This stage of skill acquisition is when the athlete is midway through their journey. The athlete is beginning to learn the skill and is now able to perform it successfully. As the name of this stage implies, the athlete is very conscious of their actions within the skill and will be unsuccessful if they are not focused
This stage is where practice is extremely necessary, especially conscious and focused practice. Through repetition, the athlete will be able to move to the fourth and final stage.
Stage 4: Unconscious Competence
The final stage of skill acquisition is where the skill has become somewhat automatic as if performing the skill is second nature. The athlete no longer has to think about how to perform the skill, they can simply execute it with less effort required. A benefit of this level of skill development is the athlete can now perform multiple tasks at the same time. This may involve performing a muscle up, and communicating with a team mate to let them know they should be prepared to start the next task.
One feature of this level of development is that it also needs to be maintained. Frequent practice of the skill is necessary to ensure it remains second nature to the athlete, otherwise, they may slip back into earlier stages.
A1 Complete 5 rounds of both A and B:
Row x 250
Rest while your partner rows
B1 Squat Therapy x 10reps
B2 Calf Raise Hold x 60s
Scale to calf raises x 15 if you cannot hold for 60s
You have 15 min to complete the work, else move on!
Front rack and squat baby!
5 X 3 @ 3312
complete 5 reps on harop curls
Hook feet under your partner or the stall bars and lower face to the ground maintaining a neutral spine
Complete 20min of:
C1 Rotational Bridge x 10 (5 each side)
C2 Duck Walk x 30m
C3 Bear walk x 60m
You must complete all 3 movements
Complete 2 rounds of:
Couch Stretch x 30s
Passive Pigeon x 30s
Calf Raises x 20reps
What are the benefits of foam rolling?
Foam rolling has recently increased in popularity within the athletic community, used as a method to aid in recovery as well as in preparation for a training session. It’s an inexpensive alternative to sports massage and can be used to sort out small niggles before they become big problems. But have you ever wondered what foam rolling actually does? How does it actually benefit your performance?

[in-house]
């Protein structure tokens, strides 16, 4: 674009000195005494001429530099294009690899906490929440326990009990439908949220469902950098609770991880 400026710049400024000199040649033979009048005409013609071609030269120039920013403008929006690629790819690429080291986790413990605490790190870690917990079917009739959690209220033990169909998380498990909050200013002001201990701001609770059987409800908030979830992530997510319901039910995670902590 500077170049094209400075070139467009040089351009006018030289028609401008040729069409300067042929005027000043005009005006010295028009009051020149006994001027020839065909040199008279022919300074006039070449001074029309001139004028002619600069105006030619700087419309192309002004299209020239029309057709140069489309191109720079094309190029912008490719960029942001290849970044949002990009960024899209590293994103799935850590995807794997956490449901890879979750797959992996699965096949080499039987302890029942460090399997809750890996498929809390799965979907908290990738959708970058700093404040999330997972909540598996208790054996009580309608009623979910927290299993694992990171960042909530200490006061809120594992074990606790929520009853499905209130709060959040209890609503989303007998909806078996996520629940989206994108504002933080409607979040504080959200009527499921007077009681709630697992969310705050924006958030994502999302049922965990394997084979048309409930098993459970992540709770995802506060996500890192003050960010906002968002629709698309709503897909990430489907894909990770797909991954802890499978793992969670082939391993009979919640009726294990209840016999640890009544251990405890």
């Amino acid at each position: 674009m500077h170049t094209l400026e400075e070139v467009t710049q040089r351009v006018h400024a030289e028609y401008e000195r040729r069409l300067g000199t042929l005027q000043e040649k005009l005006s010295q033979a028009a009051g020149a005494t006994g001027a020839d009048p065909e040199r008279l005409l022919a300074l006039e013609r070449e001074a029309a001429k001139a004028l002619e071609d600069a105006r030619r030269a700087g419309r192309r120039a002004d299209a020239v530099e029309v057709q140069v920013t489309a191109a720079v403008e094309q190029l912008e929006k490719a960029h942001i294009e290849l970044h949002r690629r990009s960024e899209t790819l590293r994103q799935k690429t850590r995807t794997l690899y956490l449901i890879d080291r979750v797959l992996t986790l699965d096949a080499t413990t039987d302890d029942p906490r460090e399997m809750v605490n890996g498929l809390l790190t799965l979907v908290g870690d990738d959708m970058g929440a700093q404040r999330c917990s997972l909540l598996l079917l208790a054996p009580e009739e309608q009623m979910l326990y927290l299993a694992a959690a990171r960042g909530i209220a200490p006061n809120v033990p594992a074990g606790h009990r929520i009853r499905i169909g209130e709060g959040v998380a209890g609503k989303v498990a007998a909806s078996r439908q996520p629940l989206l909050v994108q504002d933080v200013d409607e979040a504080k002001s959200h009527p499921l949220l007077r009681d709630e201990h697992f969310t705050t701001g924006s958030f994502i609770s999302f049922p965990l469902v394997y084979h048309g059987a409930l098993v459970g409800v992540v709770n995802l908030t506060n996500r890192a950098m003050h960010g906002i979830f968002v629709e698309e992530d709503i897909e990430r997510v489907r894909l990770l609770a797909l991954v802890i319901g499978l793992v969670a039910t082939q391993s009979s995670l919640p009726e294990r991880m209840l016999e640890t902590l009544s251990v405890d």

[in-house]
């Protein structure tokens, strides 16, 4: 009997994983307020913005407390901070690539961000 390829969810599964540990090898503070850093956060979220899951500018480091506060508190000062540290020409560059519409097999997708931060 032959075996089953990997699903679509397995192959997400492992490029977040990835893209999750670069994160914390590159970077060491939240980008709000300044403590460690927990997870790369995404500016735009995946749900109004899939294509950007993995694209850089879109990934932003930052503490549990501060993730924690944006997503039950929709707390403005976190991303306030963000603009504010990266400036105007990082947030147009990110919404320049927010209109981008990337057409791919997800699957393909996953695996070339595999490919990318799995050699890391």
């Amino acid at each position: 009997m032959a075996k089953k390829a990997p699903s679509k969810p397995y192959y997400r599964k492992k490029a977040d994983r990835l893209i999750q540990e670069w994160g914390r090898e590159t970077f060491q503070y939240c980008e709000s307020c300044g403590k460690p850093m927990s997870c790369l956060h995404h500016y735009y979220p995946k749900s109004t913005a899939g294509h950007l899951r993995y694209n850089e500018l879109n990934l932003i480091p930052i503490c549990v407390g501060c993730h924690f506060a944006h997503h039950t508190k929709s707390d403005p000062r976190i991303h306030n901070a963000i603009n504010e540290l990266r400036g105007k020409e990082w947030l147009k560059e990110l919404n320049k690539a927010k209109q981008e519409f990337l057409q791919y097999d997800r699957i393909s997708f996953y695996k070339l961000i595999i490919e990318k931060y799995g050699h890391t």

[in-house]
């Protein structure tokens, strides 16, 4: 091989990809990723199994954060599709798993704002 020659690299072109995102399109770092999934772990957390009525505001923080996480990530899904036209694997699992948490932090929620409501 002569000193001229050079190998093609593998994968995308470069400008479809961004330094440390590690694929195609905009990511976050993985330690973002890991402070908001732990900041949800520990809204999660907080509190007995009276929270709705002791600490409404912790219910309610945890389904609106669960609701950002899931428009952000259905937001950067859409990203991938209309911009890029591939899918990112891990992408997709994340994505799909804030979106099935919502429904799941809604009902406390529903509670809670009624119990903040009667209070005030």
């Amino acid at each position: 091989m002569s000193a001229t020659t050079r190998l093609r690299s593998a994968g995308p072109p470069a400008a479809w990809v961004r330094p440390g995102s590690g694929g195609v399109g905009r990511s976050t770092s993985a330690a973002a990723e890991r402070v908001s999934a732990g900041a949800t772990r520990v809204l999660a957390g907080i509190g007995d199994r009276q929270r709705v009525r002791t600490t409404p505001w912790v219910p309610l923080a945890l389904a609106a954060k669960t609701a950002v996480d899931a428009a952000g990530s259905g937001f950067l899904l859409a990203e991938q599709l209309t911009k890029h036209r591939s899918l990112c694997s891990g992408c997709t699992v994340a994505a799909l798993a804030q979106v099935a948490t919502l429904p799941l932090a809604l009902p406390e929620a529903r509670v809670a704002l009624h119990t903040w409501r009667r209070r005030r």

Reduction of DOMS
It is believed that foam rolling after a training session can help to reduce delayed onset muscle soreness (DOMS) experienced in the following days. Foam rolling helps to relieve one possible cause of DOMS, the inflammation and tightness in the connective tissue of the muscle. Massage by a foam roller can potentially promote improved blood flow to these areas as well as reduce tightness, thus attenuating potential pain. Indeed multiple studies have found that when compared to a control group, foam rolling reduced muscle pain and tenderness, with the benefits continuing as participants continued to foam roll daily for up to 48 hours post-exercise.
To help reduce any DOMS you may feel from your exercise session, aim to roll out the main muscle groups you used. If you can, continue to roll out each day following your session to continue to feel the benefits!
Effects on performance? Debatable!
It’s also believed that foam rolling before an exercise session can help to improve performance. When performed before a training session, foam rolling does not provide any benefit over other similar exercise preparation methods for athletic performance. However, when performed after a training session as a method of recovery, the results are both positive and negative. It’s difficult to pinpoint exactly why this may be the case, but as foam rolling has been found to reduce the severity of DOMS the lower muscle pain levels may allow athletes to achieve greater performance.
Another argument for the benefit of foam rolling on performance may actually stem from your ability to perform more sessions in a training week. As you experience less muscle pain and fatigue, you are more likely to attend the gym for another session, get another workout in, and therefore improve your performance.
There isn’t a single argument for or against foam rolling to benefit performance. Its effect will depend on whether it is performed before or after a training session, having both short and long-term effects.
To foam roll, or to not foam roll: that is the question…
In summary, the benefits of foam rolling are clear. Foam rolling can be used as a method to improve your recovery and ensure you are able to perform at your best in your next training session. However, it does not appear to be superior to any other method when used as a warm-up and mobility technique. If you don’t already, try it out after your next training session and see if you can feel the benefits!
Anurag Gill is the Head Coach at HYDRA Movement in Moonee Ponds.